Real Russan Vodka: a little distillery in Galena, IL did something that's very, very hard to do to us anymore and that's get us excited about a vodka. This was one of the purest, cleanest, best vodkas we've ever tried. Ever. And we almost passed up the booth because we're so biased against vodka; what a tragedy that would've been.
Rehorst Gin: Great Lakes Distillery has been operating for some time now and putting a lot of good spirits. It's easy to overlook how well some of these established craft distilleries are doing when they start achieving tenure. Rehorst Gin still stands out in our minds as one of the finest examples of modern gin: lightly sweet, citrus forward, and as cleanly distilled as it comes.
Smooth Ambler Aged Gin: aged or rested gin is becoming less and less of an exotic entry and more often a bridge between the gin-drinkers and the whiskey-drinkers. Smooth Ambler offers their best product, in our opinion, in their aged gin with a beautiful whiskey like finish complementing the unusual flavors of their gin with a finish of cinnamon.
St George Spirits Terroir Gin: gin is another of those spirits that is becoming more hard to please critics who often feel they've seen it all. In a craft distillery scene that's swimming in gin and plenty of nose-in-the-air critics serving as the swimmers, the Terroir is one of the few universally acclaimed standouts. Sage and Pine dominate the flavors that we're told are meant to taste of California. Terroir is the perfect name for a gin that speaks so well for it's origins but still maintains a pure, singing flavor that stands proudly with the classics in the gin genre.
Whistle Pig Rye Whiskey: sometimes one finds a high proof spirit that has no business tasting like it does with that amount of ethanol in it. At 100 proof, Whistle Pig is still the softest, most feminine and approachable rye whiskey available on the market. It's also limited in stock: when it's gone, it's gone. Get some and treasure it.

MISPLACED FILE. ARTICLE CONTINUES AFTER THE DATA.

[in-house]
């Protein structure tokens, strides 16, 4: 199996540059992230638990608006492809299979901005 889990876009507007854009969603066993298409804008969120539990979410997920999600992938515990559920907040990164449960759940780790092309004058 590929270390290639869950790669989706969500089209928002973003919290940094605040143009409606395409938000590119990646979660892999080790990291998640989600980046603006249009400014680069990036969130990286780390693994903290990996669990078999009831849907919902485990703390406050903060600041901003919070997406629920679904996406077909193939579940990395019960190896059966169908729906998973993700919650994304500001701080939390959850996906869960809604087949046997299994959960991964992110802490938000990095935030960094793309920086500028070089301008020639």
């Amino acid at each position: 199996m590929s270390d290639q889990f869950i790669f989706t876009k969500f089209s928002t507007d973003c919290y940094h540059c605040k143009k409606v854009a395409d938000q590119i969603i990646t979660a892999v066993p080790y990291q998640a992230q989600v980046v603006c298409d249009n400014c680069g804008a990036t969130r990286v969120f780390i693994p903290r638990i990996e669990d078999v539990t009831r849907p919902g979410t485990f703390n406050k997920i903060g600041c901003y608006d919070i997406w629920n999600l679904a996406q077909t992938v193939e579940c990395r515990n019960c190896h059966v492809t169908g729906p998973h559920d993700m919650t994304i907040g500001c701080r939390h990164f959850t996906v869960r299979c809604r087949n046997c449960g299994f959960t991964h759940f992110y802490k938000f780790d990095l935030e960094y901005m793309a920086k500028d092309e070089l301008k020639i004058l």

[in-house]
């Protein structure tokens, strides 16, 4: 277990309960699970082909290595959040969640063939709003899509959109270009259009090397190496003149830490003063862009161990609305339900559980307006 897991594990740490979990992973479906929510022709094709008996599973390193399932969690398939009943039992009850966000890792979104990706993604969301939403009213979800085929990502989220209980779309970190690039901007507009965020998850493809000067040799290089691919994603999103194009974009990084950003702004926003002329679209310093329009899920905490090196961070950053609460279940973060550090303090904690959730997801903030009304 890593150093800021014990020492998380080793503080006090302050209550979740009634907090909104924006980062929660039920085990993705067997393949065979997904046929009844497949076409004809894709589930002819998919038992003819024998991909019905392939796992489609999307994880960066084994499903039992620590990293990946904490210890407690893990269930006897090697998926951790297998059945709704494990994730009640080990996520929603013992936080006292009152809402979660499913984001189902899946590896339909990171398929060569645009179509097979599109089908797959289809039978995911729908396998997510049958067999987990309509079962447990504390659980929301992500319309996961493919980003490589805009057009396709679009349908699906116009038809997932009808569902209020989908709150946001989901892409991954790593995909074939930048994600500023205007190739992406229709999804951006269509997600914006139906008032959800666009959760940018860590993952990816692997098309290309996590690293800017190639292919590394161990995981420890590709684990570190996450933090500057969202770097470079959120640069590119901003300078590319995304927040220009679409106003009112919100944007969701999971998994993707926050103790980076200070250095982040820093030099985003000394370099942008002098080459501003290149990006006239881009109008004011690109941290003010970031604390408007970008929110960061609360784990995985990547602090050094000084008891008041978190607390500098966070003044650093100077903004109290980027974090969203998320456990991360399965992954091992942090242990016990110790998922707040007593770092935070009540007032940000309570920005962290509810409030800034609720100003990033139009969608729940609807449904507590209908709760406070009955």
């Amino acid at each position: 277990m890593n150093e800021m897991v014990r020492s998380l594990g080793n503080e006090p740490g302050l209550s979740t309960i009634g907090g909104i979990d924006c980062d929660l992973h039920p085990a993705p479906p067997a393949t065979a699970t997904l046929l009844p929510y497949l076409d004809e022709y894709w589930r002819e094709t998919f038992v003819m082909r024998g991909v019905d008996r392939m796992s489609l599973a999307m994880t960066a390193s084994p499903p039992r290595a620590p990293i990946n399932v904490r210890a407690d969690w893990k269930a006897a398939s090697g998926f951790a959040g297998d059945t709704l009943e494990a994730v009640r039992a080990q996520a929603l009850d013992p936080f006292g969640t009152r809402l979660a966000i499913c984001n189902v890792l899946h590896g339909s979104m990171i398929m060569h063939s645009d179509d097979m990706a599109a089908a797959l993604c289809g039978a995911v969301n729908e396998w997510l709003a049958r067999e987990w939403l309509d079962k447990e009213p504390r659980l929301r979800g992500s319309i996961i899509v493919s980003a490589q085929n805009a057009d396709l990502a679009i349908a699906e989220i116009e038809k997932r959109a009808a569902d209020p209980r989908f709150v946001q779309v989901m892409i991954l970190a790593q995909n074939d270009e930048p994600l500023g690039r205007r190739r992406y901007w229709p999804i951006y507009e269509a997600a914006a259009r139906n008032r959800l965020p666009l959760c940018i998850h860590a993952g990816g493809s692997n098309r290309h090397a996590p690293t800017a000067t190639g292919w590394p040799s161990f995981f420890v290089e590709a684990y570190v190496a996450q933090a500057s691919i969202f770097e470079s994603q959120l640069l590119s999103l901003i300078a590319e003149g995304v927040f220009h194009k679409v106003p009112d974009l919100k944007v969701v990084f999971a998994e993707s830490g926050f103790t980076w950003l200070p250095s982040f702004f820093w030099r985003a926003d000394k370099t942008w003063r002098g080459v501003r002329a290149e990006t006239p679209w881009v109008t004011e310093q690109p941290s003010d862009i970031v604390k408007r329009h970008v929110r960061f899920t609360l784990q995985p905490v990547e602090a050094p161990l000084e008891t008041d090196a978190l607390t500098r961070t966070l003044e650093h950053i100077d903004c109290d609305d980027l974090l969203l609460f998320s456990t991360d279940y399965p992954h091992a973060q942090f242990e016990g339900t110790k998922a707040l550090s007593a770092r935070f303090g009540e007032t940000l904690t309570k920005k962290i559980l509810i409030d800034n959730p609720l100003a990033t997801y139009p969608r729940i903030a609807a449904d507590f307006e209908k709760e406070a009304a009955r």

Yerlo Aged Whiskey: this unusual rice spirit gets a sophisticated whiskey finish when they let it rest in oak for 4 months prior to bottling. It's a blend of skill, oak, and rice in a bottle that is highly recommended for those who like their spirits neat, unadulterated, and room temperature.
There are always a few spirits that we like to point out as "honorable mentions" not because they lack in quality but rather because their flavors are so exotic, so new, or so focused that we feel they'll inspire die-hard niche fans if not broad appeal.
45th Madison Avenue Parallel Orangecello: this is one of those rare liqueurs that smells almost exactly like orange juice that's dripping off the cut orange you just picked from the tree seconds ago. Gorgeous aromas backed by a sweet finish in the Italian style. For those who like the sweetened, Italian fruit liqueurs, this is an excellent product.
Breckenridge Bitters Liqueur: this Colorado distillery bottled up a bitters liqueur that's inspired by German and Italian bitters but looked for a little less bitter and a little less brown. The result is a cherry and fruit forward bitters liqueur that, when mixed with bourbon, makes some of the most outstanding Old Fashioned-style cocktails we've ever had. Perhaps weak when drinking straight, this is a delightful ingredient for cocktails in the world of mixers.
Corsair Triple Smoke Whiskey: this Tennessee distillery respects no boundaries in making spirits and the triple smoke is right in their wheelhouse with a malted mashbill smoked in a variety of wood styles that blurs the boundaries of single malt whiskey, smoke styles, and Islay scotch. For those who love experimenting in new styles of whiskey while smoking a cigar, this is well worth the try.
Death's Door Wondermint Liqueur: new enough to not even be on their website at the time of this writing, this is a spirit that makes the legions of those who recoil from a sourly remembered college experience involving peppermint schnapps, this is sweetened just barely enough with some complexity that includes a drop of St George Spirits absinthe. This makes something that's traditionally horrifyingly sweet and toothpasty drinkable and lovely.
This was the 6th annual Distill America event in Madison. It's gotten bigger, more organized, and better each year. In this event, we tasted better spirits, more frequently, crafted with more excellence, but with all the same fervor and commitment that marked the nascent craft distilling movement 6 years ago. They're already talking about 2015... make plans to be there.
by Neal MacDonald, Editor